News Daily: Chilcot on Blair and terror convictions rise

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The chairman of the inquiry into the Iraq War has told the BBC he thinks former Prime Minister Tony Blair wasn't "straight with the nation" in the run-up to the conflict, which began in 2003. Sir John Chilcot said: "Tony Blair is always and ever an advocate. He makes the most persuasive case he can. Not departing from the truth but persuasion is everything."

He added that Mr Blair had made the case for war based on his own view of the circumstances, not "what the assessed intelligence said". Sir John also gave his reaction to seeing a note written from Mr Blair to then US President George W Bush in 2002, promising: "I shall be with you whatever." This was "giving away too much", making a "binding commitment" he wasn't necessarily able to fulfil. "I mean, he didn't even know the legal position at that point," Sir John said.

Mr Blair expressed sorrow and regret at the deaths of 179 UK personnel between 2003 and 2009 when the report was published last year. Asked about Sir John's interview, the former PM's spokesman said: "All of these issues were dealt with, in detail, at the two-hour press conference following the publication of the report."

Analysis: Chilcot, a year on

By Laura Kuenssberg, political editor

The conflict may have begun 14 years ago now, the inquiry taking longer than the war itself. But for our politics, our diplomacy, and our military, this new more personal account will still resonate today.

Read Laura's full article

UK terror convictions revealed

More than 100 people in the UK have been convicted of terrorism offences related to Syria and Iraq since 2014, according to research by the BBC. The figures - a rapid escalation on previous years - also show an increase in girls and women being prosecuted.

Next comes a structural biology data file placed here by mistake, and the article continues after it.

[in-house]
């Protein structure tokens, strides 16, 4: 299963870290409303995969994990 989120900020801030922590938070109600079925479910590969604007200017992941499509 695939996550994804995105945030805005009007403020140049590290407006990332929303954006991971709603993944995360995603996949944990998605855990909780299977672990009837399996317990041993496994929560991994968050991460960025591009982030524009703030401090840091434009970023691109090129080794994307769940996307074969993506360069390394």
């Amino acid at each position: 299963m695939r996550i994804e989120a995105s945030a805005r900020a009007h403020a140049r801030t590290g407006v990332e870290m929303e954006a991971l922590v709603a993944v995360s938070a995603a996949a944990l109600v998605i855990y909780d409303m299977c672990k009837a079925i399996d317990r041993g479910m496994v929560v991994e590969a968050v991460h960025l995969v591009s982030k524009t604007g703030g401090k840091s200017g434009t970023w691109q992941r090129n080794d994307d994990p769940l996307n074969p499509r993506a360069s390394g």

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US threatens force against North Korea

The US has said it could use its "considerable military forces" against North Korea following the reclusive state's test of a long-range missile on Tuesday. US Ambassador to the United Nations, Nikki Haley, promised to table a new resolution against Pyongyang and threatened further trade restrictions. But North Korea said it would not negotiate until the US ended its "hostile policy".

Missing British tourist found

A 34-year-old British man with autism who went missing in Australia has been found safe and well. Benjamin Wyatt, from Bath, was on holiday with his parents when he disappeared on Tuesday. He later walked into his sister's house in Melbourne, about 17 miles (28km) from where he had last been seen.

What the papers say

The Guardian and the Daily Telegraph lead on the report that says many of England's care homes are failing over safety, while the Daily Mirror warns of a "dementia time bomb", with up to 1.2 million people in the UK having the disease by 2040. Meanwhile, the Times and the Daily Mail report that Volvo will switch to electric cars only from 2019.

Daily digest

Nursing homes One in three in England failing on safety, say inspectors

Snapchat warning Schools say location-sharing feature may put children at risk

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If you watch one thing today

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Why golf is facing an uncertain future

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The deadly route attracting migrants

Today's lookahead

Today US President Donald Trump meets Polish President Andrzej Duda in Warsaw, before flying to Hamburg, Germany, to attend the Three Seas Initiative Summit, bringing together politicians and business leaders from 12 central European nations.

11:00 England's men's cricket team are in action at Lord's as they begin their four-match Test series against South Africa

On this day

2005 London is announced as the host of the 2012 Olympic Games, beating bids from Moscow, New York and Madrid.

From elsewhere

What's it like to defend a president under siege? (Daily Beast)

You can now snort chocolate - but should you? (Washington Post)

The gathering for people with fishy surnames (Guardian)

Helping others can be too much effort (Oxford University)